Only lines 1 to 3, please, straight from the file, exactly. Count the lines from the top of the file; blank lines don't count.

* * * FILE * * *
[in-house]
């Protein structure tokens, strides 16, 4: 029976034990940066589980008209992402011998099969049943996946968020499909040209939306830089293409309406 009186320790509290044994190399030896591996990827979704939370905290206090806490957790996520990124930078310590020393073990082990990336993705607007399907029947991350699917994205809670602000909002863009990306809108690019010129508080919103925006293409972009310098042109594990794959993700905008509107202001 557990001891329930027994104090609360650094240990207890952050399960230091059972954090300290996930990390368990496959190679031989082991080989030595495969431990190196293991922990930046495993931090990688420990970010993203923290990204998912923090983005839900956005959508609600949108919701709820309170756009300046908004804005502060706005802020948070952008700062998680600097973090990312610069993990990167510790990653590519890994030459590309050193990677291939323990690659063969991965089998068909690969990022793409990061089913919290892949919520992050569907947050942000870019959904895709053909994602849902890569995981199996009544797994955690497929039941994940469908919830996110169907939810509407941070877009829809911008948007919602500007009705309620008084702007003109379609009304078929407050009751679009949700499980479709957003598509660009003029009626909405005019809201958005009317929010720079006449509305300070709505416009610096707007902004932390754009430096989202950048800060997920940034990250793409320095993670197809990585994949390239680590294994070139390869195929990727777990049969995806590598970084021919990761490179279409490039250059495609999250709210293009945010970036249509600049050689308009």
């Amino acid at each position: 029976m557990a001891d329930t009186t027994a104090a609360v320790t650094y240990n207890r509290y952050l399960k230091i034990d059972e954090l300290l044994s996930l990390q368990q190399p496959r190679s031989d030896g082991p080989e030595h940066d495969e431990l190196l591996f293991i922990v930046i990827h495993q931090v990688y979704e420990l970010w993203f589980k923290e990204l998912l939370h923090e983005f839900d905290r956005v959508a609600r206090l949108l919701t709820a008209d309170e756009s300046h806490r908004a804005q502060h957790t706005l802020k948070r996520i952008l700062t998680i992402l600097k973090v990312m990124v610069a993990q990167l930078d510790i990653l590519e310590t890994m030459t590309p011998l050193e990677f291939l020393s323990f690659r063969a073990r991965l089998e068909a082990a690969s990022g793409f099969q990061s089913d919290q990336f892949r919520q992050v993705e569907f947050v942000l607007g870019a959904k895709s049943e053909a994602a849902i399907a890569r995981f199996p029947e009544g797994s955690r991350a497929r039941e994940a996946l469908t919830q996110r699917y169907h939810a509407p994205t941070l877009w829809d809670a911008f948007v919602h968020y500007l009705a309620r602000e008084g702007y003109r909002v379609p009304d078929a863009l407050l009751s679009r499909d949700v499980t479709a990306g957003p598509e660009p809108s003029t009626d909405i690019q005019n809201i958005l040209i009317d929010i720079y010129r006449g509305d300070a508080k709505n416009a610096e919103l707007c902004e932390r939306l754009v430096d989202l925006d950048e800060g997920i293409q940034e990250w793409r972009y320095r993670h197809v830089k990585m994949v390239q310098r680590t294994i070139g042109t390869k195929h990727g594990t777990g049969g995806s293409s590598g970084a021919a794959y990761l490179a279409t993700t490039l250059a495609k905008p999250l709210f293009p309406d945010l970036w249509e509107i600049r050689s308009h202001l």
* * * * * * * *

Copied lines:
[in-house]
């Protein structure tokens, strides 16, 4: 029976034990940066589980008209992402011998099969049943996946968020499909040209939306830089293409309406 009186320790509290044994190399030896591996990827979704939370905290206090806490957790996520990124930078310590020393073990082990990336993705607007399907029947991350699917994205809670602000909002863009990306809108690019010129508080919103925006293409972009310098042109594990794959993700905008509107202001 557990001891329930027994104090609360650094240990207890952050399960230091059972954090300290996930990390368990496959190679031989082991080989030595495969431990190196293991922990930046495993931090990688420990970010993203923290990204998912923090983005839900956005959508609600949108919701709820309170756009300046908004804005502060706005802020948070952008700062998680600097973090990312610069993990990167510790990653590519890994030459590309050193990677291939323990690659063969991965089998068909690969990022793409990061089913919290892949919520992050569907947050942000870019959904895709053909994602849902890569995981199996009544797994955690497929039941994940469908919830996110169907939810509407941070877009829809911008948007919602500007009705309620008084702007003109379609009304078929407050009751679009949700499980479709957003598509660009003029009626909405005019809201958005009317929010720079006449509305300070709505416009610096707007902004932390754009430096989202950048800060997920940034990250793409320095993670197809990585994949390239680590294994070139390869195929990727777990049969995806590598970084021919990761490179279409490039250059495609999250709210293009945010970036249509600049050689308009």
């Amino acid at each position: 029976m557990a001891d329930t009186t027994a104090a609360v320790t650094y240990n207890r509290y952050l399960k230091i034990d059972e954090l300290l044994s996930l990390q368990q190399p496959r190679s031989d030896g082991p080989e030595h940066d495969e431990l190196l591996f293991i922990v930046i990827h495993q931090v990688y979704e420990l970010w993203f589980k923290e990204l998912l939370h923090e983005f839900d905290r956005v959508a609600r206090l949108l919701t709820a008209d309170e756009s300046h806490r908004a804005q502060h957790t706005l802020k948070r996520i952008l700062t998680i992402l600097k973090v990312m990124v610069a993990q990167l930078d510790i990653l590519e310590t890994m030459t590309p011998l050193e990677f291939l020393s323990f690659r063969a073990r991965l089998e068909a082990a690969s990022g793409f099969q990061s089913d919290q990336f892949r919520q992050v993705e569907f947050v942000l607007g870019a959904k895709s049943e053909a994602a849902i399907a890569r995981f199996p029947e009544g797994s955690r991350a497929r039941e994940a996946l469908t919830q996110r699917y169907h939810a509407p994205t941070l877009w829809d809670a911008f948007v919602h968020y500007l009705a309620r602000e008084g702007y003109r909002v379609p009304d078929a863009l407050l009751s679009r499909d949700v499980t479709a990306g957003p598509e660009p809108s003029t009626d909405i690019q005019n809201i958005l040209i009317d929010i720079y010129r006449g509305d300070a508080k709505n416009a610096e919103l707007c902004e932390r939306l754009v430096d989202l925006d950048e800060g997920i293409q940034e990250w793409r972009y320095r993670h197809v830089k990585m994949v390239q310098r680590t294994i070139g042109t390869k195929h990727g594990t777990g049969g995806s293409s590598g970084a021919a794959y990761l490179a279409t993700t490039l250059a495609k905008p999250l709210f293009p309406d945010l970036w249509e509107i600049r050689s308009h202001l």